The platform supports several research activities of the DANCE Project:

  • creation of a multimodal repository of recordings of movement qualities;
  • fine-grain synchronization of multimodal data
  • segmentation of the recordings in fragments, according to the chosen qualities
  • playback and testing of the repository
  • extraction of the movement features and qualities
  • real-time interaction sonification
  • design and development process of scientific experiments of DANCE
  • design and development of the prototypes of applications
  • design and development of artistic projects exploiting the results of the DANCE project (e.g., artistic performances)

To use the current version of the platform you have to:

  1. download and install EyesWeb XMI
  2. download the DANCE example tools and patches (a patch is a program, written and stored in the EysWeb XMI format; see the description below)
  3. download the sample data needed by the example patches
  4. run EyesWeb XMI, load one or more patches and execute them

1. Download and install EyesWeb XMI

EyesWeb XMI is a modular system that allows both expert (e.g., researchers in computer engineering) and non-expert users (e.g., artists) to create multimodal installations in a visual way. EyesWeb provides software modules, called blocks, that can be assembled intuitively (i.e., by operating only with mouse) to create tools and programs, called patches, that exploit system's resources such as multimodal files, webcams, sound cards, multiple displays and so on.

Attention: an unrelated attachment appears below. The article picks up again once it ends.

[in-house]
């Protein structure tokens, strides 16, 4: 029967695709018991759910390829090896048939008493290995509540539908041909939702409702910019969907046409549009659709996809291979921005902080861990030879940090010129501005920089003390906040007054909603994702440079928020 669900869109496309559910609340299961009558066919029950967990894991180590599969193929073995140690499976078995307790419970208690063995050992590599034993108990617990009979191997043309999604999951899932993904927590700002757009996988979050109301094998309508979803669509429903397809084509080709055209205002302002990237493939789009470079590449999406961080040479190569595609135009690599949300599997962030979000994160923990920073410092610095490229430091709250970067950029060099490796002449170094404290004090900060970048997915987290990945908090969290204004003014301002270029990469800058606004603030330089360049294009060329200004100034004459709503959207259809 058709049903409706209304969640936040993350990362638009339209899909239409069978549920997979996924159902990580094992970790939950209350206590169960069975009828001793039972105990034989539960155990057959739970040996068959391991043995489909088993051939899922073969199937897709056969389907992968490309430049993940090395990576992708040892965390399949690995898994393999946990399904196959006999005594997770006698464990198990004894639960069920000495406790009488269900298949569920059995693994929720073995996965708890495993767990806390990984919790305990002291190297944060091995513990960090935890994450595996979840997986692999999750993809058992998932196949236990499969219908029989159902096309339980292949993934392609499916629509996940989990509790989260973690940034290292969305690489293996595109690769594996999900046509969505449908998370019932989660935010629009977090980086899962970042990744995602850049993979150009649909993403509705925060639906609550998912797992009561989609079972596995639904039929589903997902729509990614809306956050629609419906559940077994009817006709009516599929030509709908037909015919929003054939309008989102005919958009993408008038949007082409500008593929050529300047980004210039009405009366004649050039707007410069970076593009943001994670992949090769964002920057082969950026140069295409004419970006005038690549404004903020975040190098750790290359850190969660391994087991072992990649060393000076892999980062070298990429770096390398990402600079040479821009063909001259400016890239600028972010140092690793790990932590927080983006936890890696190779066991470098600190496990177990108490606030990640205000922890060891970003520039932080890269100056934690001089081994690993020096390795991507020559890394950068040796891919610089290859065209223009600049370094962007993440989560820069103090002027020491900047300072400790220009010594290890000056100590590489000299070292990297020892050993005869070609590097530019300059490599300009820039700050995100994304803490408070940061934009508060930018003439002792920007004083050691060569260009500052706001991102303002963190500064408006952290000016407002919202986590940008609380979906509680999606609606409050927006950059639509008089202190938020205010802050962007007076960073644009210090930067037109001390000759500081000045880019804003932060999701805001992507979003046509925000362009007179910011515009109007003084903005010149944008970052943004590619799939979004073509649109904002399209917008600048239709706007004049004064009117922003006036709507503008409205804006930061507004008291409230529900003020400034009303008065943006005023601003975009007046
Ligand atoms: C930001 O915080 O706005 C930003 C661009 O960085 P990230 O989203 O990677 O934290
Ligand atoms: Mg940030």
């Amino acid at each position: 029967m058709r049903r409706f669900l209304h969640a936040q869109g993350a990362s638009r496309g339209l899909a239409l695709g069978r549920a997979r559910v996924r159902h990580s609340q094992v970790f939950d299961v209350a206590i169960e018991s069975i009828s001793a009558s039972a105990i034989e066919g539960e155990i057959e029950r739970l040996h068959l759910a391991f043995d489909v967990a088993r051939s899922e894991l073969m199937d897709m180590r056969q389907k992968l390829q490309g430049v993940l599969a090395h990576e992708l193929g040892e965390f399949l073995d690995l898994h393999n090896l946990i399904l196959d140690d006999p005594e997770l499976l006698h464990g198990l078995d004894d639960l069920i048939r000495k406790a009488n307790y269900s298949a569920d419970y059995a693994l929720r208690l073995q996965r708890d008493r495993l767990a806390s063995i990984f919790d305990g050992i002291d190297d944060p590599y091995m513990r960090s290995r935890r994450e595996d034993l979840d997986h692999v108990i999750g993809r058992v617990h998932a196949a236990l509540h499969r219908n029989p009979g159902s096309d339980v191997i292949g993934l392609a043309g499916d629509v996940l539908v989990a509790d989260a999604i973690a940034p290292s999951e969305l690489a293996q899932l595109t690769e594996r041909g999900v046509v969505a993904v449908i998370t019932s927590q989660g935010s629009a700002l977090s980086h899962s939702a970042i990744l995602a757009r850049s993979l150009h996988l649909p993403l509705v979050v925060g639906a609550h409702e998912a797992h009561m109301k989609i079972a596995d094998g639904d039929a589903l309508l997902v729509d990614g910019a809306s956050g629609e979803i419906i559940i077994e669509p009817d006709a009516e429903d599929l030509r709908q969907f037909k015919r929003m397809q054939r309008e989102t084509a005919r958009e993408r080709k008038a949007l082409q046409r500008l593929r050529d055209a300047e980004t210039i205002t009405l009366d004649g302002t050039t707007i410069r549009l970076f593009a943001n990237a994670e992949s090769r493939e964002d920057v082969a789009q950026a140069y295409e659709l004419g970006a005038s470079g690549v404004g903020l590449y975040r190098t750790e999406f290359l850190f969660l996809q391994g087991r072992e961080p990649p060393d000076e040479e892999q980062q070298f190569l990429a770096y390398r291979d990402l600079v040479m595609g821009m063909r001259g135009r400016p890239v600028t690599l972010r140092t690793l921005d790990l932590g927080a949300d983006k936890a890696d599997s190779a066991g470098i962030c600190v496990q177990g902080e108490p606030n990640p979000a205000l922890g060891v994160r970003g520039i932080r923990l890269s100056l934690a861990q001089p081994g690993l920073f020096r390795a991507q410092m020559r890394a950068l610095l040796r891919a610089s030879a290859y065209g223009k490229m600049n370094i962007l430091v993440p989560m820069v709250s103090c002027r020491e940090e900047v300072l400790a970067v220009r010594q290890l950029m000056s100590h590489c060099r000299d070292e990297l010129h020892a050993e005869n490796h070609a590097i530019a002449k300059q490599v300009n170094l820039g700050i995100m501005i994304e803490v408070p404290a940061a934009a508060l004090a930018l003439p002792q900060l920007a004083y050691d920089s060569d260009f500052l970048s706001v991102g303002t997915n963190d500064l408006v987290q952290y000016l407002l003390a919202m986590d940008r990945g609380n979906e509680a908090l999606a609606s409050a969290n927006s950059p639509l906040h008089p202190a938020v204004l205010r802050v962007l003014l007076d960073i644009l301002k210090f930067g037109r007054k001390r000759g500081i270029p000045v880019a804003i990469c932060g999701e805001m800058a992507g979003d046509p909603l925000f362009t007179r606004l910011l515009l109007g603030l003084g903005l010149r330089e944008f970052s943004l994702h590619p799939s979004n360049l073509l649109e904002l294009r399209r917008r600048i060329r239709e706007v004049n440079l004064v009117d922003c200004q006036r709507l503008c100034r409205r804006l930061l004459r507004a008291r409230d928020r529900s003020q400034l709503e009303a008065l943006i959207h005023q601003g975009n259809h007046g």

The last version of EyesWeb is the 5.6.1.0. (released in Nov 2016). You can download it from the following link: ftp://ftp.infomus.org/Evaluate/EyesWeb/XMI/Version_5.6.x/EyesWeb_XMI_setup_5.6.1.0.exe

Once you have finished installing the EyesWeb, proceed to step 2 in order to be able to run the DANCE platform patches.

2. Download the DANCE example tools and patches

The DANCE example tools and patches are programs, written to be execute by EyesWeb, that allow the user to record, playback and analyze multimodal data (video, audio, motion capture, sensors). To run tools you will need to download the corresponding installers, launch them and execute the tools as normal Windows applications. To run patches you will need to download and load them into the EyesWeb application (see step 1 on how to download and install EyesWeb). The current version of the DANCE example tools and patches includes applications allowing you to perform different tasks:

  1. to record and playback multimodal data
  2. to analyze multimodal data

a) Tools and patches for recording and playing back multimodal data

Kinect recorder tool (download installer)

The Kinect recorder tool is depicted below:

DANCE platform videorecorder

The tool shows the current framerate (50 frames per second in the shown example), the name used for this trial (trial_000, progressive numbers are automatically assigned to each trial), and the value of the reference clock (HHHH:MM:SS.mmm; 0000:00:07.440 in the above picture).

The recording tool records avi files. The video is encoded in MPEG-4 format, the resolution is 1280x720 and the framerate is 50 fps. Audio is encoded in AAC format at 48000 Hz. Two channels are recorded: the left channel contais audio from the system’s audio input device (e.g., a microphone), whereas the right channel is the reference clock encoded in SMPTE audio format.

Multiple instances of the video recorder tool can be started and can work standalone, or synchronized with the other recorders. The options panel allows you to configure the working mode of the recorder.